News Release 23-047
Inv. No(s). 332-594
Contact: Elizabeth Nesbitt, 202-205-1819
The United States was the world's largest services market and was the world’s leading exporter and importer of services in 2021, reports the U.S. International Trade Commission (USITC) in its new publication Recent Trends in U.S. Services Trade, 2023 Annual Report. As also noted in the report, preliminary data on U.S. cross-border services trade for 2022 show that total services exports were 15.9 percent higher in 2022 compared to 2021.
The USITC, an independent, nonpartisan, factfinding federal agency, compiles the report annually. Each year's report presents a qualitative and quantitative overview of U.S. trade in services and highlights some of the services sectors and geographic markets that contribute substantially to recent services trade performance.
This year’s report focuses on distribution services, including specific discussions on retail supply chains, e-commerce, logistics, warehousing, maritime shipping, port services, trucking and rail, air cargo, and express delivery via drones. Each section analyzes global market conditions in the industry and summarizes the industry’s outlook.
The report describes detailed trade in services via cross-border transactions through 2021 and via affiliate sales through 2020, as well as preliminary cross-border trade data for 2022 (latest available data). Several highlights are listed below.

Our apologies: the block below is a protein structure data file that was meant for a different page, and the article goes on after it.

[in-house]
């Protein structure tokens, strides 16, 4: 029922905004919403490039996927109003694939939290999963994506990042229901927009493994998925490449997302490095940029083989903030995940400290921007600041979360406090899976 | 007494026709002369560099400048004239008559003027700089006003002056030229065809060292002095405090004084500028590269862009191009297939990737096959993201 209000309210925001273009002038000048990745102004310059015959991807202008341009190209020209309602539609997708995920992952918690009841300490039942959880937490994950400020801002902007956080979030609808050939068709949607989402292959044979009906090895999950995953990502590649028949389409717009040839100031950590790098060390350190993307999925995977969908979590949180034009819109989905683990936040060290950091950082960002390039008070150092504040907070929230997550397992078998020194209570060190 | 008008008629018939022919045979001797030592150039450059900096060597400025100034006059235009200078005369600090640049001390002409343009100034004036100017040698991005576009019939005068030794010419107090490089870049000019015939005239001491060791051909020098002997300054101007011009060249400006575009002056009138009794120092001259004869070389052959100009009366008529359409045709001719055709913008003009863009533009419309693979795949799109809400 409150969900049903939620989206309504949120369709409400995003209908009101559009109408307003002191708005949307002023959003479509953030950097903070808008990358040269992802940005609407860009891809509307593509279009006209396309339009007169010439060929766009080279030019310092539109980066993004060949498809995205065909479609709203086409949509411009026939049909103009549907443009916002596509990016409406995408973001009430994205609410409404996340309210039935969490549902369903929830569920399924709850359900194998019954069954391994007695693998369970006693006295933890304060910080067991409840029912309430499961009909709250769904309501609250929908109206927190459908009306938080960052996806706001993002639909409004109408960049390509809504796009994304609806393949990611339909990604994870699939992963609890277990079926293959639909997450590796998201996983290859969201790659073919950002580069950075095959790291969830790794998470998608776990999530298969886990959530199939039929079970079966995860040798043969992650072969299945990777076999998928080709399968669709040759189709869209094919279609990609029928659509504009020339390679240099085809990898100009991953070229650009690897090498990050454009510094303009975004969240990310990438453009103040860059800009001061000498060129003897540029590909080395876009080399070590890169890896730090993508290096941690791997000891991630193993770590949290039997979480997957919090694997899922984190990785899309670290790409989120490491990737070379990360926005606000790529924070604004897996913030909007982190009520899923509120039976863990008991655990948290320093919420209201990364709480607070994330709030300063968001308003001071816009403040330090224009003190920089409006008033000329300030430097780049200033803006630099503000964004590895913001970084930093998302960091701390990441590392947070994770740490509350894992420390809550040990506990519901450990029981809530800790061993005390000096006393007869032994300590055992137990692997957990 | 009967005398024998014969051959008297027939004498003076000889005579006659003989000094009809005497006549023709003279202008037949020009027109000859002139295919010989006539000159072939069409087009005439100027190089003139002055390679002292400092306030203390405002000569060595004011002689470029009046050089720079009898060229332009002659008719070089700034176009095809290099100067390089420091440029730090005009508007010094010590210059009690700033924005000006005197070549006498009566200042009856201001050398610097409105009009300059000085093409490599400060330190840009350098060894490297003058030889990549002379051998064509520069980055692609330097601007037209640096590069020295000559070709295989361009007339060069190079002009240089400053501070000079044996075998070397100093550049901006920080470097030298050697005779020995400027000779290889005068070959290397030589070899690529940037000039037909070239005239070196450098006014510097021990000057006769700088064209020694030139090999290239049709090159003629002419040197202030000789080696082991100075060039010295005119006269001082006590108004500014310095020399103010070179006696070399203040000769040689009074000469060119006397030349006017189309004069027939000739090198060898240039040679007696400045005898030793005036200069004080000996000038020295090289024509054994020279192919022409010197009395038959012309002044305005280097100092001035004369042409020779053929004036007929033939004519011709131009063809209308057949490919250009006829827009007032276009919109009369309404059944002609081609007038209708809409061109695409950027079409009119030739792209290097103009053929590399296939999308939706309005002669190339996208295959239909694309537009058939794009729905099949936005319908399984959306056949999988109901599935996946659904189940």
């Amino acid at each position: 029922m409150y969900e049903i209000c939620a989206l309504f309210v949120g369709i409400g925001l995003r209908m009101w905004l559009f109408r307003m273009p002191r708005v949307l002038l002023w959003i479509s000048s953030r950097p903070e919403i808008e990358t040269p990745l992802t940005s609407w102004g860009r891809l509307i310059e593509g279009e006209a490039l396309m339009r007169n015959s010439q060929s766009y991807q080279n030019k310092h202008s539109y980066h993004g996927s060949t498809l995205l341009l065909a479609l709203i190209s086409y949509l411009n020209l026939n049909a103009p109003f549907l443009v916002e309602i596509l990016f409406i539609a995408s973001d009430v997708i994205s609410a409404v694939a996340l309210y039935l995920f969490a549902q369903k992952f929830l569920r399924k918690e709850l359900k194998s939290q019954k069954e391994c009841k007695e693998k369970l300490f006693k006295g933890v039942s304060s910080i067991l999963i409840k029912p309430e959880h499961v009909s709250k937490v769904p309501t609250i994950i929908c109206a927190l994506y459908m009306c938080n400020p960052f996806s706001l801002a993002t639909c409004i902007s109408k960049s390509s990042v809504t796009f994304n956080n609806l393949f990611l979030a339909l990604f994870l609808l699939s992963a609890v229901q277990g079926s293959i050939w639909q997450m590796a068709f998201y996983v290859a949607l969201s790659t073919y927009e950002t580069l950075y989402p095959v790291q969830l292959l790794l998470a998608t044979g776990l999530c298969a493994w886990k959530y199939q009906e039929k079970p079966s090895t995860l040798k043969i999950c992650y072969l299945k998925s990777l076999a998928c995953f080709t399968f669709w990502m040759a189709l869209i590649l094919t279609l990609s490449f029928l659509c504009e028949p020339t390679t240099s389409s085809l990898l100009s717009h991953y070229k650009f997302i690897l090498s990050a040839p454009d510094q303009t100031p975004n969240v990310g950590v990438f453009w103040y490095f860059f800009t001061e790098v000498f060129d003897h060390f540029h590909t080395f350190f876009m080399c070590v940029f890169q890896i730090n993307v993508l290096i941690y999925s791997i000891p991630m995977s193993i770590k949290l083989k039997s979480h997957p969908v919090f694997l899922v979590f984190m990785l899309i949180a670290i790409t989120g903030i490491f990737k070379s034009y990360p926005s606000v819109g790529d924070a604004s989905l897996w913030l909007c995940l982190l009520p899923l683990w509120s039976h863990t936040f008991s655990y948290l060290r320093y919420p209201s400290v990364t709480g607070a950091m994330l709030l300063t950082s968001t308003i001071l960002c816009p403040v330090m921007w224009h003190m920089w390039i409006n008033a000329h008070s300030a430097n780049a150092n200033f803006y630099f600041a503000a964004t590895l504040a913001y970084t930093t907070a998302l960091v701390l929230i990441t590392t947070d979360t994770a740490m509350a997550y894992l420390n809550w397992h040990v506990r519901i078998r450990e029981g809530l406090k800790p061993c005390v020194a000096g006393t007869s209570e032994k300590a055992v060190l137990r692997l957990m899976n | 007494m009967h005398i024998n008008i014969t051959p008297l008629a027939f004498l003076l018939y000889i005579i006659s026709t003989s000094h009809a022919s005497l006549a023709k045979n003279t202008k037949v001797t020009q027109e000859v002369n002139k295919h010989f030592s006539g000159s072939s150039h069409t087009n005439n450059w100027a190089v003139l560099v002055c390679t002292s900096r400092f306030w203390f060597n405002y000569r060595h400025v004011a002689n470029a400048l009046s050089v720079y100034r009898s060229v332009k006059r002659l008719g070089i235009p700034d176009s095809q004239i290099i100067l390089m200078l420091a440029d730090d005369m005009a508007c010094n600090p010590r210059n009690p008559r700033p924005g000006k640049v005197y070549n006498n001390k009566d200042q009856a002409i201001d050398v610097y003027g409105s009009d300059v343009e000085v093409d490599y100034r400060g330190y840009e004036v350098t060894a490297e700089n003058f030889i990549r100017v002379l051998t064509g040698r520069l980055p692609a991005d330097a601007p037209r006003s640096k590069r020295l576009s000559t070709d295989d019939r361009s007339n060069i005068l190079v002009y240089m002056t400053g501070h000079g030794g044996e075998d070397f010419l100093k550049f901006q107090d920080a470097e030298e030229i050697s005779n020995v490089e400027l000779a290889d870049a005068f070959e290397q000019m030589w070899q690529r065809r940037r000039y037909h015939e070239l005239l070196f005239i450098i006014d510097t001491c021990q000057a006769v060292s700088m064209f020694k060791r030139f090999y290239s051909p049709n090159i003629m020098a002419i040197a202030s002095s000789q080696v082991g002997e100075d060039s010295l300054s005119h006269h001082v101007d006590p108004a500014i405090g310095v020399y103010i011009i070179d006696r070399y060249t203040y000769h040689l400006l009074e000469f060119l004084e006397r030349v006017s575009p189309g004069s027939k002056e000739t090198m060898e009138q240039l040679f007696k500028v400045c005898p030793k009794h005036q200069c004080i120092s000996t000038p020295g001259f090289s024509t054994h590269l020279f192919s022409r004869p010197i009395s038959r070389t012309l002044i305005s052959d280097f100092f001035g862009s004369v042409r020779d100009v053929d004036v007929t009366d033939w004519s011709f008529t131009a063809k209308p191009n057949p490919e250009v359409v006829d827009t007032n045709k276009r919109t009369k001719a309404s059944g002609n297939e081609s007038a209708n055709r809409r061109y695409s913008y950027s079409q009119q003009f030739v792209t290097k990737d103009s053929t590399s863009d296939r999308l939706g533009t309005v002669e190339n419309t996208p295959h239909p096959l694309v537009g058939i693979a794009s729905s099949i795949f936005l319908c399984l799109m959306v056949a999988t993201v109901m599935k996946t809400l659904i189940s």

- In 2021, the services sector represented the largest sector of the U.S. economy, and the United States is the world’s top cross-border exporter and importer of services. U.S. exports of private services totaled $771.9 billion, whereas imports totaled $524.9 billion, resulting in a $247.0 billion trade surplus.
- Within the services sector, sales by foreign affiliates of U.S. firms—the leading channel by which many U.S. services are delivered to foreign markets—totaled $1.6 trillion in 2020 while the value of services purchased from foreign-owned affiliates in the United States totaled $1.2 trillion.
- The distribution services sector includes a wide range of activities that facilitate the movement of goods through the supply chain from producer to end consumer. Distribution services accounted for 7.1 percent of total cross-border services exports and 17.4 percent of imports in 2021. They represented 27.4 percent of total sales by the foreign affiliates of U.S. firms and 29.5 percent of total purchases from the U.S. affiliates of foreign firms in 2020.
Responses to the COVID-19 pandemic created challenges for global supply chains and the distribution services that enable them, while recent volatility in consumer demand for goods imports and pandemic-related measures disrupted distribution and transportation networks. At the same time, firms have adopted new technologies to improve competitiveness and reach new customers. Distribution networks, including retail, logistics, and warehousing, adapted to these developments in a myriad of ways. In particular:
- In retail supply chains, the pandemic highlighted the limits of longstanding global supply chain practices such as just-in-time inventory management, with firms shifting to focus on supply chain resiliency and increasing transparency;